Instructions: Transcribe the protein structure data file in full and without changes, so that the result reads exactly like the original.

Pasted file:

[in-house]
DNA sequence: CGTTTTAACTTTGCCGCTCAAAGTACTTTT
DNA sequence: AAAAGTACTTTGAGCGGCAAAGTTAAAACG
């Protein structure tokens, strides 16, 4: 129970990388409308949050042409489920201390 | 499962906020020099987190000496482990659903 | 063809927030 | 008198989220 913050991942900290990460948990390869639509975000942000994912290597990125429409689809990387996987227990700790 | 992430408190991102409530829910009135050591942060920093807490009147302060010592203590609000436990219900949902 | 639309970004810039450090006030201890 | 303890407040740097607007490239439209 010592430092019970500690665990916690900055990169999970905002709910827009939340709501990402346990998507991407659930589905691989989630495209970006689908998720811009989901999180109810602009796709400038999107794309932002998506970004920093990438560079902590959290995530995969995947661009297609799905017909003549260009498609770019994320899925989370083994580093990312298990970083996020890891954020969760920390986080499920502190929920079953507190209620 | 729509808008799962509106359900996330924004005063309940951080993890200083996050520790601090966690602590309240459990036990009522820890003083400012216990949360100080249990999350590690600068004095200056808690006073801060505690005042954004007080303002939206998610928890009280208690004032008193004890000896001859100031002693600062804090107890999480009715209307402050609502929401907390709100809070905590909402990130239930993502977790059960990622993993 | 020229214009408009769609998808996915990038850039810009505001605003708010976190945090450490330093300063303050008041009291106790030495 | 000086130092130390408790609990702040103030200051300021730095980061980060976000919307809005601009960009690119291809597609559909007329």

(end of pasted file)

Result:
[in-house]
DNA sequence: CGTTTTAACTTTGCCGCTCAAAGTACTTTT
DNA sequence: AAAAGTACTTTGAGCGGCAAAGTTAAAACG
């Protein structure tokens, strides 16, 4: 129970990388409308949050042409489920201390 | 499962906020020099987190000496482990659903 | 063809927030 | 008198989220 913050991942900290990460948990390869639509975000942000994912290597990125429409689809990387996987227990700790 | 992430408190991102409530829910009135050591942060920093807490009147302060010592203590609000436990219900949902 | 639309970004810039450090006030201890 | 303890407040740097607007490239439209 010592430092019970500690665990916690900055990169999970905002709910827009939340709501990402346990998507991407659930589905691989989630495209970006689908998720811009989901999180109810602009796709400038999107794309932002998506970004920093990438560079902590959290995530995969995947661009297609799905017909003549260009498609770019994320899925989370083994580093990312298990970083996020890891954020969760920390986080499920502190929920079953507190209620 | 729509808008799962509106359900996330924004005063309940951080993890200083996050520790601090966690602590309240459990036990009522820890003083400012216990949360100080249990999350590690600068004095200056808690006073801060505690005042954004007080303002939206998610928890009280208690004032008193004890000896001859100031002693600062804090107890999480009715209307402050609502929401907390709100809070905590909402990130239930993502977790059960990622993993 | 020229214009408009769609998808996915990038850039810009505001605003708010976190945090450490330093300063303050008041009291106790030495 | 000086130092130390408790609990702040103030200051300021730095980061980060976000919307809005601009960009690119291809597609559909007329």